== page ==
The Price of Liberty is Eternal Vigilance
The Aquarium - Large debt weighs on future financial performance
We were not surprised that the Aquarium released its results before our meeting with The Aquarium's CFO. It was unlikely that we would be given an "exclusive". The Post & Courier ran the story on Saturday morning last though did not focus on some of the things we think are important.
Summary of Revenue, Expenses and Cash flow
We won't go into all the factual details but a summary of the results and those of the previous years is contained in the following files. (Editors note. December 3, 2006. We have been tidying up this site and substituted a later file which includes financial results for 2003 and before, but for 2004 and 2005 as well. Note also that the Aquarium made some adjustments to reported profits for 2003 when it reported for 2004. Consequently, the figures in text that follows, do not precisely match the figures in the table). Also note that the Aquarium opened its doors in May 2000. For that reason, the figures for 1999 and 2000 are not very meaningful. Download file
We would make the following points:
a. The Aquarium incurred a loss of $2.3 million in 2003. The situation is not as bad as it seems. The loss included a one- time- loss of $0.84 million following the decision to give up some space on the Fountain Walk property that the Aquarium had leased under a long-term agreement. The loss was really a book entry and did not impinge on operating results. Without this abnormal item, the loss would have been $1.7 million.
b. The loss was after a provision for depreciation and depletion of $1.36 million. This provision is essentially a book item and is provided to reflect the wear and tear of the aquarium's buildings and fixed assets. It is not a cash item and if added back to the loss, the Aquarium sustained a negative net cash flow of $340,000. This, in very broad terms, is a measure of the net cash generated, or in this case, net cash outflow. However. Mr Jack Higgins, CFO said that the form 990 does not provide a true measure of cash flow. The Aquarium's cash holding increased by $121,000 in 2003.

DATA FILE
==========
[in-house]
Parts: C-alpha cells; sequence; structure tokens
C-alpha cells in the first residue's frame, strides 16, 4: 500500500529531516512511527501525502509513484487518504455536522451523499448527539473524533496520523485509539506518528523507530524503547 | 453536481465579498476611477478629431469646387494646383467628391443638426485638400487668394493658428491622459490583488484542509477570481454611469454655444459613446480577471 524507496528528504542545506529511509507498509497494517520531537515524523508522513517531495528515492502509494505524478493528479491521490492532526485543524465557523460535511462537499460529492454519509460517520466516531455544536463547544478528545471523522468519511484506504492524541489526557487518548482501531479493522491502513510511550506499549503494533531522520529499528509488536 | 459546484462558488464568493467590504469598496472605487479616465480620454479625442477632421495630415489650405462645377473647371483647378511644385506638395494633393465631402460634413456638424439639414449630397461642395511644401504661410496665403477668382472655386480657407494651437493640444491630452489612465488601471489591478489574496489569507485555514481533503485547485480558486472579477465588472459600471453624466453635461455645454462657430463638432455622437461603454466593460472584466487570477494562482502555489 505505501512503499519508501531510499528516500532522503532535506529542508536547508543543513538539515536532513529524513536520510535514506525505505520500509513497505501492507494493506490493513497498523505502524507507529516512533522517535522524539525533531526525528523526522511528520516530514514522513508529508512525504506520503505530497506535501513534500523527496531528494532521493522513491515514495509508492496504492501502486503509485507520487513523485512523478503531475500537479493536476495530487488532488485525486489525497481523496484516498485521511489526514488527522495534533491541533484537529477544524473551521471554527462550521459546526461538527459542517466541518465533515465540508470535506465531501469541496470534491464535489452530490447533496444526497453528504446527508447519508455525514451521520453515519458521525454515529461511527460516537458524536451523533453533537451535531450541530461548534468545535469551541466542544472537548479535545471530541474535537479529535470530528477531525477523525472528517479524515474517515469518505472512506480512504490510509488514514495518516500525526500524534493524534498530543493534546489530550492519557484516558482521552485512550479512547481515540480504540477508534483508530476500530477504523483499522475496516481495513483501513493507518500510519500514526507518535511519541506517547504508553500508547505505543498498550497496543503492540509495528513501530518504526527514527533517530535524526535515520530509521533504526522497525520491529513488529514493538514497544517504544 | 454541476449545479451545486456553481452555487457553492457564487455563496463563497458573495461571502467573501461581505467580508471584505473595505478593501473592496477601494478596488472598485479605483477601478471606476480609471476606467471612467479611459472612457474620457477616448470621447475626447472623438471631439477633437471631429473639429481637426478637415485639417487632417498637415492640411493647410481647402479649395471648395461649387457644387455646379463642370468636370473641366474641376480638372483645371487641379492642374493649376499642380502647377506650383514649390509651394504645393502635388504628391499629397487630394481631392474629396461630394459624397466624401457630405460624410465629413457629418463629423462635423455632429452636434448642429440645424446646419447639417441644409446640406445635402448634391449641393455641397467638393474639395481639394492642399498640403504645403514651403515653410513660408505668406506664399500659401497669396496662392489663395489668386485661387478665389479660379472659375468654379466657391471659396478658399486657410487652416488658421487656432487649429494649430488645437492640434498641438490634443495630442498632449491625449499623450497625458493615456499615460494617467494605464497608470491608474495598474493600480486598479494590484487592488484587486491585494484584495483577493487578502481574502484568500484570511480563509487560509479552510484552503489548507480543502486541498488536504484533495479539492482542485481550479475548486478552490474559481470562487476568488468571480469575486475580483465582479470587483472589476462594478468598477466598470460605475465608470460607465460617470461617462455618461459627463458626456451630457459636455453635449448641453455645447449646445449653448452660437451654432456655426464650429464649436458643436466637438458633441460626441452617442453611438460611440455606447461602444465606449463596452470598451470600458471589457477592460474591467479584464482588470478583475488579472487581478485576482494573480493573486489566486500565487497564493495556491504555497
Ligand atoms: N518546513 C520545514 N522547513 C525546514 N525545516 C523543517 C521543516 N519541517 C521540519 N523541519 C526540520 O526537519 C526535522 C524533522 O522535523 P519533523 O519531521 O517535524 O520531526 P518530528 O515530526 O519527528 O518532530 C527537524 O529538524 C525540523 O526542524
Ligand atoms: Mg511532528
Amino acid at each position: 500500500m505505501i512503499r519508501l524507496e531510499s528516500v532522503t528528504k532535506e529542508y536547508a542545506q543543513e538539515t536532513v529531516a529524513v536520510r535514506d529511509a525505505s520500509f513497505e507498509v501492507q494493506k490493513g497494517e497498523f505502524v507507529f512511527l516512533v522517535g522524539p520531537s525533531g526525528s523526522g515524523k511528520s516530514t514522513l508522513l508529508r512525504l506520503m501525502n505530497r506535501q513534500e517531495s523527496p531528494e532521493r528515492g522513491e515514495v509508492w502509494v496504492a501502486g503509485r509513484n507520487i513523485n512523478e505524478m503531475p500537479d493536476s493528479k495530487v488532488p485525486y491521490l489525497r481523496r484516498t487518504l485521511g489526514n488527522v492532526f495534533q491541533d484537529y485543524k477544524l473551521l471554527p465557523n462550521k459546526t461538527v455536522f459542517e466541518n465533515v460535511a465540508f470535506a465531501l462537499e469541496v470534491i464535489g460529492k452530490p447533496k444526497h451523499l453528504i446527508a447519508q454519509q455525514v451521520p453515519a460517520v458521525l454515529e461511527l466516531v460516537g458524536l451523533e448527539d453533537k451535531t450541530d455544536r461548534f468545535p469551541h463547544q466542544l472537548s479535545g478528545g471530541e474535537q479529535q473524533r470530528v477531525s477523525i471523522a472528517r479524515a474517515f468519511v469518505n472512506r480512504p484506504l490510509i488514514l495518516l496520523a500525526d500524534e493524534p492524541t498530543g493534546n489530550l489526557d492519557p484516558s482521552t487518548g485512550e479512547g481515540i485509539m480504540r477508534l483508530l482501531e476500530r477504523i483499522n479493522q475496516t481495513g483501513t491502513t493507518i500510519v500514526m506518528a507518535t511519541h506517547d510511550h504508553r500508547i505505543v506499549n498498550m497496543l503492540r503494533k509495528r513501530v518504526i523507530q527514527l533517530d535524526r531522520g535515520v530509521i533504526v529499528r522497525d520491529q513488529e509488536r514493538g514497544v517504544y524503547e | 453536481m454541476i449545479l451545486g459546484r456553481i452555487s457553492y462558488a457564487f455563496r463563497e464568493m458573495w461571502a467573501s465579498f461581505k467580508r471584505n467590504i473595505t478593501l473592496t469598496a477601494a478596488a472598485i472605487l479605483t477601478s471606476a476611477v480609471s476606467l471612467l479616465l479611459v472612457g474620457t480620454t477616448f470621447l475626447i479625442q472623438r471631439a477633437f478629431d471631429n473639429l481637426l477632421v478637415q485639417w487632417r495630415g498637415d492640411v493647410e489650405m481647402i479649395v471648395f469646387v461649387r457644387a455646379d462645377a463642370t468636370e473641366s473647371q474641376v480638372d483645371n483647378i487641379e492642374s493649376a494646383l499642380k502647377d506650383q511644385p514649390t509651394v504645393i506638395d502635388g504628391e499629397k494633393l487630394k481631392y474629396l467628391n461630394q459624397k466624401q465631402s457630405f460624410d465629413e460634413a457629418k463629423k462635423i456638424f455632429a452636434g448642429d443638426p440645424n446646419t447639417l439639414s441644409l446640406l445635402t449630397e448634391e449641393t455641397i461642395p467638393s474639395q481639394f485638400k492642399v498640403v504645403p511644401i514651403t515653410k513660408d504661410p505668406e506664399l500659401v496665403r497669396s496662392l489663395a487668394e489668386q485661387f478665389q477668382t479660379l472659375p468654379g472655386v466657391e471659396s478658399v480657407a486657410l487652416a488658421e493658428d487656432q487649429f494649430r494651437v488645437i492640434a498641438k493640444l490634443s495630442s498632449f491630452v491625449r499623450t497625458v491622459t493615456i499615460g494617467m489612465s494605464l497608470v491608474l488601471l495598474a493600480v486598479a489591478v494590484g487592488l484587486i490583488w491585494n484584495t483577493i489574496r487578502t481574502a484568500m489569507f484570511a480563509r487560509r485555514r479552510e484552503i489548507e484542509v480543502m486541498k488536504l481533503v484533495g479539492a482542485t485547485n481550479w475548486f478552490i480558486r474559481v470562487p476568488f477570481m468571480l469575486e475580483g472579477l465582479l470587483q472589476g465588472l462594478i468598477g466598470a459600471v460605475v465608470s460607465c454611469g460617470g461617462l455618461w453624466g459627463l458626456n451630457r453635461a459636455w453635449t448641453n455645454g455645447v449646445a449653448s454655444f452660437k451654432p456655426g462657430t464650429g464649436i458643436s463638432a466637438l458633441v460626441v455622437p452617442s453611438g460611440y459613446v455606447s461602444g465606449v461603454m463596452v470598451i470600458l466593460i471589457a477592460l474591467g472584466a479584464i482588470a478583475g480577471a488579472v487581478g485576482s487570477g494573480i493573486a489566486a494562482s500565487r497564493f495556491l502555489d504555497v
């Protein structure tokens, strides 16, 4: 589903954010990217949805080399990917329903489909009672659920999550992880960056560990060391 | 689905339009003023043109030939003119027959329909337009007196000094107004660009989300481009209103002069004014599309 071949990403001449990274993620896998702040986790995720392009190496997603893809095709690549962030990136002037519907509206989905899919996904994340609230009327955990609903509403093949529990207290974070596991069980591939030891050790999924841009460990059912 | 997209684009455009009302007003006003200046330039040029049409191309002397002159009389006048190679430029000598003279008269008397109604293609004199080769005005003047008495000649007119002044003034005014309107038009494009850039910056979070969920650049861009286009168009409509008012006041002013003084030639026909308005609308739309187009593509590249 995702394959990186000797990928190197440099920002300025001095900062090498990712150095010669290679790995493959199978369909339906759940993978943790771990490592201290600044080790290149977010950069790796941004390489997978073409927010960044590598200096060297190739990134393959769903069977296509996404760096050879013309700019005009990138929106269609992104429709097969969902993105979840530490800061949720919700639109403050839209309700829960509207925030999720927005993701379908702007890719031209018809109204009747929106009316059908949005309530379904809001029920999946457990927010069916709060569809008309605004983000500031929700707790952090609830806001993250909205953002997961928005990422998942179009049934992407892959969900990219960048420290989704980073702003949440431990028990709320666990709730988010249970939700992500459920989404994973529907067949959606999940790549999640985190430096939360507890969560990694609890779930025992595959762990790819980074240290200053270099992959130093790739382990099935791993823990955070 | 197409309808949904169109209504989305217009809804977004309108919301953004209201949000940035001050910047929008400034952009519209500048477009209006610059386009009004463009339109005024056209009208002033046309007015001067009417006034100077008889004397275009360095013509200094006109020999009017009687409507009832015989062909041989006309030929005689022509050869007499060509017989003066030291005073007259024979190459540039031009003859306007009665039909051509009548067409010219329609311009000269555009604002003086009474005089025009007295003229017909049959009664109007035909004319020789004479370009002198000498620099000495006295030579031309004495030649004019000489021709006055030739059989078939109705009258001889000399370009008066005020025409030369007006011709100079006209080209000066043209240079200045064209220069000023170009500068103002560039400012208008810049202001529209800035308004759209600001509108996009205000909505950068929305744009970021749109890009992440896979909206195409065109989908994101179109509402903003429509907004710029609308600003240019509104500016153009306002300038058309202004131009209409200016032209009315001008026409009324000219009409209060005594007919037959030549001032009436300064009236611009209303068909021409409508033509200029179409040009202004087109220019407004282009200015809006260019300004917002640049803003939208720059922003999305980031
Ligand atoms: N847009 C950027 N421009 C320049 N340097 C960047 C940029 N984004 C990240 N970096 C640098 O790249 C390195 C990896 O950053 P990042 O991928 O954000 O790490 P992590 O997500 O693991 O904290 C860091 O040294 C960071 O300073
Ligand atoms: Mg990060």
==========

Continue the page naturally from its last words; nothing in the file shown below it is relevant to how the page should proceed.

c. Figures indicate that attendance this year will fall below that of last year. Because there has been a modest increase in admission charges, most likely admission revenue will be steady. This continues to make the Aquarium dependent on grants - from the City, State, and benefactors. These grants represented near 24% and 15% of total revenue (ignoring retail sales) in 2002 and 2003 respectively. In 2003, the Aquarium received $840,000 in gifts and grants. And in 2002, the figure was $1.64 million. How long can this largesse continue?
d. The Aquarium has long term liabilities of $9.47 million. The liabilities comprise bank debt of about $8.7 million and $700,000 that relates to the leased space on Fountain Walk that has now been subleased. Details of the loan with the bank are confidential. The interest rate seems to be floating which mean it can move up or down in line with the general level of interest rates. In 2003, interest amounted to $369,000 but if bank charges are included, the total finance bill amounts to about $460,000. In 2002, the total interest and bank charges amounted to $521,000.